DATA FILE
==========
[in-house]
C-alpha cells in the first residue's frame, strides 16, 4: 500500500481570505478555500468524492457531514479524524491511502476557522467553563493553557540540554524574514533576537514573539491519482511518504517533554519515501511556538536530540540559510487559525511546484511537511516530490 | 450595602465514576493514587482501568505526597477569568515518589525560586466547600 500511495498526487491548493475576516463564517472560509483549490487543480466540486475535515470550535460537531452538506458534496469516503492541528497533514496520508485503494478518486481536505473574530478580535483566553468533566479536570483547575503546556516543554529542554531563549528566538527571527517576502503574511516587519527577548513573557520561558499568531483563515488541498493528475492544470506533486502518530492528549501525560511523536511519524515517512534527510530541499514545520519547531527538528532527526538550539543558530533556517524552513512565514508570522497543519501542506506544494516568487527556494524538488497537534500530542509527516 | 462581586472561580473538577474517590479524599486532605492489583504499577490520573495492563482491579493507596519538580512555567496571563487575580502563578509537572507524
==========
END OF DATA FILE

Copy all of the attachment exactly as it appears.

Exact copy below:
[in-house]
C-alpha cells in the first residue's frame, strides 16, 4: 500500500481570505478555500468524492457531514479524524491511502476557522467553563493553557540540554524574514533576537514573539491519482511518504517533554519515501511556538536530540540559510487559525511546484511537511516530490 | 450595602465514576493514587482501568505526597477569568515518589525560586466547600 500511495498526487491548493475576516463564517472560509483549490487543480466540486475535515470550535460537531452538506458534496469516503492541528497533514496520508485503494478518486481536505473574530478580535483566553468533566479536570483547575503546556516543554529542554531563549528566538527571527517576502503574511516587519527577548513573557520561558499568531483563515488541498493528475492544470506533486502518530492528549501525560511523536511519524515517512534527510530541499514545520519547531527538528532527526538550539543558530533556517524552513512565514508570522497543519501542506506544494516568487527556494524538488497537534500530542509527516 | 462581586472561580473538577474517590479524599486532605492489583504499577490520573495492563482491579493507596519538580512555567496571563487575580502563578509537572507524